After all who puts mayonnaise on their chips anyway?

Im with Douglas adams on this one...
 
#8
What ammo?

And as for the 7.62 the Argies used it was crap. I think lockally produced, baddly stored and of very low quality.

Why did we need ammo from Belgum we only put a div in the field.
 
#9
If memory serves our held stocks were allocated to NATO and to take them south meant replacing the NATO stuff. Was a similar issue with AIM9L sidewinder missiles for the Harriers - we took our NATO war stocks south and the US provided replacements for the NATO commitment.
 
#10
I know they had FN rifles
Wasnt aware we needed stocks from les Belges that were to go south.
As I remember there was only a very few weeks from the head shed saying make it so to all things enroute. If belgium was ever asked for a resupply it would have been to replenish stocks in the UK.
and as for offdogs comment if the term storage can apply to cases left open to the weather and bird cr@p then I would agree. never tried firing it though. to start with too nervous of boobytraps at the end why would I want to?
 
#11
I don't recall the belgies acting up during the Gulf. As for their allegiance to one customer over another, FN had a policy of making sure that everybody in a war had loads of their products - it was better for business!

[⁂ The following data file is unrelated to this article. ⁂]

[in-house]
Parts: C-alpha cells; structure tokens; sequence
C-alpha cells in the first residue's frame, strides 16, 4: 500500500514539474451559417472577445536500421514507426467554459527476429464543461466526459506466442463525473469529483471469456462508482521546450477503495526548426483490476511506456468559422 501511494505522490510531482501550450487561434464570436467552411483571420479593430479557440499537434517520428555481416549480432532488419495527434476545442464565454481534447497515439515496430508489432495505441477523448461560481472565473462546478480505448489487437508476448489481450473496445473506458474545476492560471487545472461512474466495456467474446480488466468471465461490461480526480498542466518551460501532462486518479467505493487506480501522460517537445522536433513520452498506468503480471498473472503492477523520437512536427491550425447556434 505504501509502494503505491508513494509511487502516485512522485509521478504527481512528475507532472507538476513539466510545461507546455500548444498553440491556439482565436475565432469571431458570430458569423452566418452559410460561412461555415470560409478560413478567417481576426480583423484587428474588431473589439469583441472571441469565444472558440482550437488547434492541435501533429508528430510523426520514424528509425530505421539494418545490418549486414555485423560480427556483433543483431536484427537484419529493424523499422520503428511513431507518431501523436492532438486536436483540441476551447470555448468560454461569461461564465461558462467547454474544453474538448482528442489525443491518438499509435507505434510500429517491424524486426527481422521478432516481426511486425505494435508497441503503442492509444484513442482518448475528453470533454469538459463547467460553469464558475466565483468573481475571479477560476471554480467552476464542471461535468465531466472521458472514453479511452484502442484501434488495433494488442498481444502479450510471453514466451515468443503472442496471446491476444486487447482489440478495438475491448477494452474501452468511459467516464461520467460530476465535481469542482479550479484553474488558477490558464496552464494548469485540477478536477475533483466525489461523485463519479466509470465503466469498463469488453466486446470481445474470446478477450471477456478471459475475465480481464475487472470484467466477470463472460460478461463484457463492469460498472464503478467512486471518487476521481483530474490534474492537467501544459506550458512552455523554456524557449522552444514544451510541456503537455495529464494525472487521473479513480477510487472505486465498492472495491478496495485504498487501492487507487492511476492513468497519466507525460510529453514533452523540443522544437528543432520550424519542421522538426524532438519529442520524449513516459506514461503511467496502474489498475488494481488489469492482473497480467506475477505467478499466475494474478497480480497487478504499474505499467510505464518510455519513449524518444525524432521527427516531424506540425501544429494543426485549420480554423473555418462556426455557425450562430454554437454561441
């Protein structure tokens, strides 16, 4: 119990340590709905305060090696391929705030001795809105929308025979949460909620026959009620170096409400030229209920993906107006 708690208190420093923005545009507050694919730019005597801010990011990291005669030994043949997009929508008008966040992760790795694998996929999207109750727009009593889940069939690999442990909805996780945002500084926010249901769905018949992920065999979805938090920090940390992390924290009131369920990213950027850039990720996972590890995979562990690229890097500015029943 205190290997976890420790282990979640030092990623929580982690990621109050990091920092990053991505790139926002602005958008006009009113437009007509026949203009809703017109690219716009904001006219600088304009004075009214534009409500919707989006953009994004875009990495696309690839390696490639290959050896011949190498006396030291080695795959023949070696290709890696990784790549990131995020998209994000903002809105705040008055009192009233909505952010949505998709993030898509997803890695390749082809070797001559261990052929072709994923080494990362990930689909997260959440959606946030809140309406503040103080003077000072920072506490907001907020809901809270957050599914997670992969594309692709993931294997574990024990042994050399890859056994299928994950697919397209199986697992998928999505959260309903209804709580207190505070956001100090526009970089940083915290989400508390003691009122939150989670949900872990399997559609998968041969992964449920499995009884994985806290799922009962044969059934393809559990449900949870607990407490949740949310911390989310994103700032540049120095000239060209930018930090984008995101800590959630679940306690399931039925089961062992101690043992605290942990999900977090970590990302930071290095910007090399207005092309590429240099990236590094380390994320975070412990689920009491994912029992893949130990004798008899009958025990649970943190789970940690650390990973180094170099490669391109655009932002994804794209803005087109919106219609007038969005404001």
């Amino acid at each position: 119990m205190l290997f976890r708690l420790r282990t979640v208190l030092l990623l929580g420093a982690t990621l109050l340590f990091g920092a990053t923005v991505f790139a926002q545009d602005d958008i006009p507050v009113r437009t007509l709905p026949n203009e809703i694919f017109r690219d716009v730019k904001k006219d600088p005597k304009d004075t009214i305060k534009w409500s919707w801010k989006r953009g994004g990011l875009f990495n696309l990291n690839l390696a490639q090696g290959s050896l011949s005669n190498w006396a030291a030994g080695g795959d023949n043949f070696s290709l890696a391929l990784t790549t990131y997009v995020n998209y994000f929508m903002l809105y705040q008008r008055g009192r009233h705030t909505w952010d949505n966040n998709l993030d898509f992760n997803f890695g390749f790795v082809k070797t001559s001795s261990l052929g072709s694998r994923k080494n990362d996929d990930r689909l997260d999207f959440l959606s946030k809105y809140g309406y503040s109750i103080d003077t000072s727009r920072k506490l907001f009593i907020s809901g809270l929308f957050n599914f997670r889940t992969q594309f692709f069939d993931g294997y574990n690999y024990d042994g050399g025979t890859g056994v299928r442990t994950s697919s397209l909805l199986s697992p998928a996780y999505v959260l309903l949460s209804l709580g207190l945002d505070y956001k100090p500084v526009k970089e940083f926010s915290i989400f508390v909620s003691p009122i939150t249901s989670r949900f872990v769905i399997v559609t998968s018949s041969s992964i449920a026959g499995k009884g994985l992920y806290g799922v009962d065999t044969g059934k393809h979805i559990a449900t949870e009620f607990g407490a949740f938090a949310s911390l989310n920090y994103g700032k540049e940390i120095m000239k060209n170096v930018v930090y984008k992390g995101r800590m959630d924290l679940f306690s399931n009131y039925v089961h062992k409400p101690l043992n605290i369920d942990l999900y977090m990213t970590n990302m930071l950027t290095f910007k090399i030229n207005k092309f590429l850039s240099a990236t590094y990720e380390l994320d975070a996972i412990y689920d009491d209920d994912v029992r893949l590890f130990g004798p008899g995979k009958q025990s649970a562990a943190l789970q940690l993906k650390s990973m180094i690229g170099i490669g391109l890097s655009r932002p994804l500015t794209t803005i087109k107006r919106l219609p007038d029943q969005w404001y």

In the Gulf they vetoed the release of NATO war stocks. this was for the reason referred to above and the Royal Ordnance factories went into overdrive and a variety of ammo was sourced elsewhere. Ironically the war was done and dusted before the surge capacity kicked in, the overseas procurements in the main had arrived and the real main effort became repackeaging the stuff that had been lifted forward for backloading!!
 
#12
oldbooty said:
I know they had FN rifles
Wasnt aware we needed stocks from les Belges that were to go south.
As I remember there was only a very few weeks from the head shed saying make it so to all things enroute. If belgium was ever asked for a resupply it would have been to replenish stocks in the UK.
and as for offdogs comment if the term storage can apply to cases left open to the weather and bird cr@p then I would agree. never tried firing it though. to start with too nervous of boobytraps at the end why would I want to?